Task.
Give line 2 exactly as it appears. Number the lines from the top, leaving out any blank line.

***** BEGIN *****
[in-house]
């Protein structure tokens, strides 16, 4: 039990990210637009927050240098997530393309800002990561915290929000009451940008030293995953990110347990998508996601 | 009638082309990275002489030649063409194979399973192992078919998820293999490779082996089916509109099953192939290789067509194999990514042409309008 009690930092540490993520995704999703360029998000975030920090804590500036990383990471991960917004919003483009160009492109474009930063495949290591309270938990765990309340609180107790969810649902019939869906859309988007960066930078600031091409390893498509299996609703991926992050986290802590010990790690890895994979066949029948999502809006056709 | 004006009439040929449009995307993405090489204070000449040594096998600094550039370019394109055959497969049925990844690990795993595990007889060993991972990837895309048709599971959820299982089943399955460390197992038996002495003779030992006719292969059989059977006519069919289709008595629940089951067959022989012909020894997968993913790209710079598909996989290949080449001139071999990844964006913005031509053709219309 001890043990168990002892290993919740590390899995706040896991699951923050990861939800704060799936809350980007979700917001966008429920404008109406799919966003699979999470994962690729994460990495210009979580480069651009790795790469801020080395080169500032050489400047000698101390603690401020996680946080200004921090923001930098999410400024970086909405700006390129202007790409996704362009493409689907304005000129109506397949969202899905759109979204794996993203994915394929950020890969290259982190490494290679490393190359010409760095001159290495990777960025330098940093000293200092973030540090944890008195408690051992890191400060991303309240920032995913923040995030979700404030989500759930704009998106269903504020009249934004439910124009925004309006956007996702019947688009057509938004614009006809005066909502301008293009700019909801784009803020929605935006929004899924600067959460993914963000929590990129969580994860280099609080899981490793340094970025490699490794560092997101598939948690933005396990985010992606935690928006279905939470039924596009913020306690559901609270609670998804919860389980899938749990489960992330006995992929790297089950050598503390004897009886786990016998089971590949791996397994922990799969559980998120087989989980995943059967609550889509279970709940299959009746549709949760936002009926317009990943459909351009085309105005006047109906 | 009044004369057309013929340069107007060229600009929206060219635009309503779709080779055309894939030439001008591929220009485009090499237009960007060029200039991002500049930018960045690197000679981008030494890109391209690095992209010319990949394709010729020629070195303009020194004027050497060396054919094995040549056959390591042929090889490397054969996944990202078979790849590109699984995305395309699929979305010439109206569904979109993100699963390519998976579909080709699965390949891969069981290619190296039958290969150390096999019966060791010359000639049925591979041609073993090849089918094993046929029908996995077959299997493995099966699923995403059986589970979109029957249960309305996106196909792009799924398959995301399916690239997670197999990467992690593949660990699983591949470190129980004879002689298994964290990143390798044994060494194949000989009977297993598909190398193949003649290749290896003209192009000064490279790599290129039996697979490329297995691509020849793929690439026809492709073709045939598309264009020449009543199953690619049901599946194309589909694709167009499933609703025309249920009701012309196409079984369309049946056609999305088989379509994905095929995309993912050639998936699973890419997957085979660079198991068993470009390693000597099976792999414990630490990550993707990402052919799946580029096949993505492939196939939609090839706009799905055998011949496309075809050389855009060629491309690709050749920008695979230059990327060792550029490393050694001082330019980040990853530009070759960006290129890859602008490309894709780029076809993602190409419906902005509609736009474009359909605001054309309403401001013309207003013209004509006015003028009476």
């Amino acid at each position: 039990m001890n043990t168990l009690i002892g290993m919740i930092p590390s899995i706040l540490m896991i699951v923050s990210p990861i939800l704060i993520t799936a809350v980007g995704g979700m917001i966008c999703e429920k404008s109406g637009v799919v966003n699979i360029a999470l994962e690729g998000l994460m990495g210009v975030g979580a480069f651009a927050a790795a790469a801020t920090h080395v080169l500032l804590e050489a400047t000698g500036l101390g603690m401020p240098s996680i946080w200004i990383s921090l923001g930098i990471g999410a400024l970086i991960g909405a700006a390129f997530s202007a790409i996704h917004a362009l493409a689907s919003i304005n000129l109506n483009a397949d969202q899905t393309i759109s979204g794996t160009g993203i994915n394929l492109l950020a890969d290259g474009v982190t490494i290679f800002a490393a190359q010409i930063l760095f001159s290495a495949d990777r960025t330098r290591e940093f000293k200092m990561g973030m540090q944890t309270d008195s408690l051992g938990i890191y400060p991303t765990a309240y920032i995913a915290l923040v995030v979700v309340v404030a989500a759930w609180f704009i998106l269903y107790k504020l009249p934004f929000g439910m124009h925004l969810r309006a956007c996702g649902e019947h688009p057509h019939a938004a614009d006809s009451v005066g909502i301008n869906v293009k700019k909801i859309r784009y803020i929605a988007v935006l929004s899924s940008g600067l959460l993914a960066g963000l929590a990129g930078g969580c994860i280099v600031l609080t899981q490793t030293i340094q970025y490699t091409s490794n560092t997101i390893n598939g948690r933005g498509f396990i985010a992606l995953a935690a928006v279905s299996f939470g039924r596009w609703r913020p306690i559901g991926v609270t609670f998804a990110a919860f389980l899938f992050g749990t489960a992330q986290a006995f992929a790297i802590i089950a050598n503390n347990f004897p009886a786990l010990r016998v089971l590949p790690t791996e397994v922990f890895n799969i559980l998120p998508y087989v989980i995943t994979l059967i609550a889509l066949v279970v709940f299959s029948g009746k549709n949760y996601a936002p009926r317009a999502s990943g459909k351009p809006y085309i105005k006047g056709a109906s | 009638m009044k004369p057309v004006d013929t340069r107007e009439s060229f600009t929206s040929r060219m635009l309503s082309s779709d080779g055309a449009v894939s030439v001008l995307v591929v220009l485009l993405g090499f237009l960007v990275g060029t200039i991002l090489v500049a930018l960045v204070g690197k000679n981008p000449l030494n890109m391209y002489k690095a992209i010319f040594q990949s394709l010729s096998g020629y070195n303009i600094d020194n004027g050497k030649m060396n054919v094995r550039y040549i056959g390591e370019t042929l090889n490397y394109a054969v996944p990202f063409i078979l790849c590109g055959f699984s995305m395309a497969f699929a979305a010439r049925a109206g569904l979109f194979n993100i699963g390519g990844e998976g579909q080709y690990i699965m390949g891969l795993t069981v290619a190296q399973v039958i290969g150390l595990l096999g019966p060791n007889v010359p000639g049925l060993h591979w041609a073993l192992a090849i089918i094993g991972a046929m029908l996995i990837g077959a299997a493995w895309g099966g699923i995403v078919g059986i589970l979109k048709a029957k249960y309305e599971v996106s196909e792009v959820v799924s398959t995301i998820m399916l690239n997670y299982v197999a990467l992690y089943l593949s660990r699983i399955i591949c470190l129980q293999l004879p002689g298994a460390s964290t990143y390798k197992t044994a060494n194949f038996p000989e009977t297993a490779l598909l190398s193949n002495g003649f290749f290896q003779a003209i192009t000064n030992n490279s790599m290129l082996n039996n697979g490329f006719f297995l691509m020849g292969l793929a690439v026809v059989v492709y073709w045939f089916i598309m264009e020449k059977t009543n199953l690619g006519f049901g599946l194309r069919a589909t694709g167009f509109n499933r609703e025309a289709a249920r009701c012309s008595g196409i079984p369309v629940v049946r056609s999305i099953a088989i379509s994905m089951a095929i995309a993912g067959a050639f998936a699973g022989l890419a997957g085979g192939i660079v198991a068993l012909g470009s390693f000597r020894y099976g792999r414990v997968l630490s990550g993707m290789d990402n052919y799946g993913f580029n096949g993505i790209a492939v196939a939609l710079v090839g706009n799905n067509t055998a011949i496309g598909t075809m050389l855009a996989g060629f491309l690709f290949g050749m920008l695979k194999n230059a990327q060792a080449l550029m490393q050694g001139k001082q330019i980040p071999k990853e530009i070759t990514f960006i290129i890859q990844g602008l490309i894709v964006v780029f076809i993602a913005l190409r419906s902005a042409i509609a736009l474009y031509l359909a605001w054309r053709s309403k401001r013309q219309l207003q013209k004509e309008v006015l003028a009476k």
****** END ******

């Protein structure tokens, strides 16, 4: 039990990210637009927050240098997530393309800002990561915290929000009451940008030293995953990110347990998508996601 | 009638082309990275002489030649063409194979399973192992078919998820293999490779082996089916509109099953192939290789067509194999990514042409309008 009690930092540490993520995704999703360029998000975030920090804590500036990383990471991960917004919003483009160009492109474009930063495949290591309270938990765990309340609180107790969810649902019939869906859309988007960066930078600031091409390893498509299996609703991926992050986290802590010990790690890895994979066949029948999502809006056709 | 004006009439040929449009995307993405090489204070000449040594096998600094550039370019394109055959497969049925990844690990795993595990007889060993991972990837895309048709599971959820299982089943399955460390197992038996002495003779030992006719292969059989059977006519069919289709008595629940089951067959022989012909020894997968993913790209710079598909996989290949080449001139071999990844964006913005031509053709219309 001890043990168990002892290993919740590390899995706040896991699951923050990861939800704060799936809350980007979700917001966008429920404008109406799919966003699979999470994962690729994460990495210009979580480069651009790795790469801020080395080169500032050489400047000698101390603690401020996680946080200004921090923001930098999410400024970086909405700006390129202007790409996704362009493409689907304005000129109506397949969202899905759109979204794996993203994915394929950020890969290259982190490494290679490393190359010409760095001159290495990777960025330098940093000293200092973030540090944890008195408690051992890191400060991303309240920032995913923040995030979700404030989500759930704009998106269903504020009249934004439910124009925004309006956007996702019947688009057509938004614009006809005066909502301008293009700019909801784009803020929605935006929004899924600067959460993914963000929590990129969580994860280099609080899981490793340094970025490699490794560092997101598939948690933005396990985010992606935690928006279905939470039924596009913020306690559901609270609670998804919860389980899938749990489960992330006995992929790297089950050598503390004897009886786990016998089971590949791996397994922990799969559980998120087989989980995943059967609550889509279970709940299959009746549709949760936002009926317009990943459909351009085309105005006047109906 | 009044004369057309013929340069107007060229600009929206060219635009309503779709080779055309894939030439001008591929220009485009090499237009960007060029200039991002500049930018960045690197000679981008030494890109391209690095992209010319990949394709010729020629070195303009020194004027050497060396054919094995040549056959390591042929090889490397054969996944990202078979790849590109699984995305395309699929979305010439109206569904979109993100699963390519998976579909080709699965390949891969069981290619190296039958290969150390096999019966060791010359000639049925591979041609073993090849089918094993046929029908996995077959299997493995099966699923995403059986589970979109029957249960309305996106196909792009799924398959995301399916690239997670197999990467992690593949660990699983591949470190129980004879002689298994964290990143390798044994060494194949000989009977297993598909190398193949003649290749290896003209192009000064490279790599290129039996697979490329297995691509020849793929690439026809492709073709045939598309264009020449009543199953690619049901599946194309589909694709167009499933609703025309249920009701012309196409079984369309049946056609999305088989379509994905095929995309993912050639998936699973890419997957085979660079198991068993470009390693000597099976792999414990630490990550993707990402052919799946580029096949993505492939196939939609090839706009799905055998011949496309075809050389855009060629491309690709050749920008695979230059990327060792550029490393050694001082330019980040990853530009070759960006290129890859602008490309894709780029076809993602190409419906902005509609736009474009359909605001054309309403401001013309207003013209004509006015003028009476």